can be found on their public websites. If you’re feeling ill, but perhaps not sick enough to warrant a visit to the hospital, it may be more effective to check yourself into a luxury
hotel. Upscale properties often provide on-call doctors (for a fee, but it’s
more comfortable than any emergency room). Be sure you’re up-to-date with all
your vaccinations and check with your doctor before leaving to see if you need
any prescriptions for anti-Malarial medication, the Yellow Fever vaccine, or other medications that might be more necessary when abroad.
Leave an “in case of emergency card” in your wallet (in both English and the native language of the country you’re visiting) that you can give to hospital staff so
they can contact your family back home. The consulate should be reached in
serious cases, and this is why you should leave an itinerary with a family
member or friend, and check in once in awhile. If you have a prescription, bring extras
and keep all of them in their original containers.
What to Do: If You're Robbed
Ouch, this one adds insult to injury. It’s always wise to
carry small bills and spread out cash between the hotel safe and your wallet, and also keep a hidden stash among your personal belongings (with your dirty laundry, perhaps?). Leave pricey jewelry at home and don’t flash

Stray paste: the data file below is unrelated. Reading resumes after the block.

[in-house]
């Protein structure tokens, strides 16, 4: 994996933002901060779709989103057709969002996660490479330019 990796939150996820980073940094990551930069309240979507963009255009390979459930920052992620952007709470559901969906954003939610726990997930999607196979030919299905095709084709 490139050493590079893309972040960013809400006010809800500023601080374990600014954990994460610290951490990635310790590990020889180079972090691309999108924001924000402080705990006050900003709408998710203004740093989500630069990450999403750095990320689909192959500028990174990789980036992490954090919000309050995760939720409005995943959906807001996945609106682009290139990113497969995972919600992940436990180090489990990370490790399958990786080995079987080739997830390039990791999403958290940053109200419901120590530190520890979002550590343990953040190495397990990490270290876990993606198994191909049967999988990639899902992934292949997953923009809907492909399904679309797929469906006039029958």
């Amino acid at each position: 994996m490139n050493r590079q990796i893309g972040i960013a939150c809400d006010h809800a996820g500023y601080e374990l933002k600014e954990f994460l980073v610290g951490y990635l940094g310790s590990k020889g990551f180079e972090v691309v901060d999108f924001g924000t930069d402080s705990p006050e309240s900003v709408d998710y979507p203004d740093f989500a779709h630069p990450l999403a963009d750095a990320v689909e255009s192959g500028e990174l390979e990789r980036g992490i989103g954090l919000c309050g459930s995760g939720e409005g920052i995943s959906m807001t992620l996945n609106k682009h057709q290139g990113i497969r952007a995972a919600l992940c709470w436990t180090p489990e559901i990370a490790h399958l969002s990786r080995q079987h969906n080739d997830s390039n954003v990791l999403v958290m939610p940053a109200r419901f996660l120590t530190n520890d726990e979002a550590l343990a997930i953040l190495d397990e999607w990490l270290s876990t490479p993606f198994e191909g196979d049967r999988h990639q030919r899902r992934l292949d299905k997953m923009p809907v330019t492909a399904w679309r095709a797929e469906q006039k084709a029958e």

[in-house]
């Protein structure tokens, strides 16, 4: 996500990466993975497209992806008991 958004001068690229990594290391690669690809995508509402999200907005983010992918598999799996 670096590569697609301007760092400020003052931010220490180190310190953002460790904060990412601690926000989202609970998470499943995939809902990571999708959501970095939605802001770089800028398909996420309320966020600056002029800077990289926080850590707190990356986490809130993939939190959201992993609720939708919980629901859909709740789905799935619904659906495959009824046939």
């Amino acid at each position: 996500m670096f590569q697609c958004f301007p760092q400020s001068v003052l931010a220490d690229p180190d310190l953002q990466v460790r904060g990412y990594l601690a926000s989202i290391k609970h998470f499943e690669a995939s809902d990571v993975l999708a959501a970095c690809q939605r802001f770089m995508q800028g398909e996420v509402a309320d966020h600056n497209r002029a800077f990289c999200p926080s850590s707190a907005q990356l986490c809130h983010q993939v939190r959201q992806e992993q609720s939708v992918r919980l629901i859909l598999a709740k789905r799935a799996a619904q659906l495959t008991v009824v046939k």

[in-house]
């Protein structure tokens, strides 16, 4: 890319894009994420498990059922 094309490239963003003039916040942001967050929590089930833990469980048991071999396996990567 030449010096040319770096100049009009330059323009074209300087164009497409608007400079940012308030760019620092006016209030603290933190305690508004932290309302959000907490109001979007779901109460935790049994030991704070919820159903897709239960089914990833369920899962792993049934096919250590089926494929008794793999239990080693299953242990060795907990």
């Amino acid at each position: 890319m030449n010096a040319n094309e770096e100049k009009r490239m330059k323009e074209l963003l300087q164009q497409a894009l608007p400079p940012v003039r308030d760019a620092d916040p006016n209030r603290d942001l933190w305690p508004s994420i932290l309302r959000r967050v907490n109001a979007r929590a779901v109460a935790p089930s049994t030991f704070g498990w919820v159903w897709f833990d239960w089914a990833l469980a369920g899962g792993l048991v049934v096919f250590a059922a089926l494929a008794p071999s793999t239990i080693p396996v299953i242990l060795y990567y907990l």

your valuables while in public. Keep a copy of your passport with you, and a picture of it in
your smart phone as a backup. If your passport is stolen, you’ll need to file a police report
before the embassy can issue you a temporary travel document. It’s worth
putting password locks on computers and smart phones, and installing the Find my iPhone app. Take photos of your valuables
before you leave; your insurance company may partially reimburse you for stolen
electronics and clothes if you have a record of their existence.
What to Do: If You're Kidnapped
While a kidnapping is a highly unlikely occurrence, we can’t stress enough how important it is to check
in with a contact at home on a regular basis and leave an itinerary with someone, so they
have a general idea of where you should be. Apps like I’m Getting Kidnapped
might save the day. Hit one button and the app automatically sends a customized
message (like, “Laura is in danger, here is is her last location. Please alert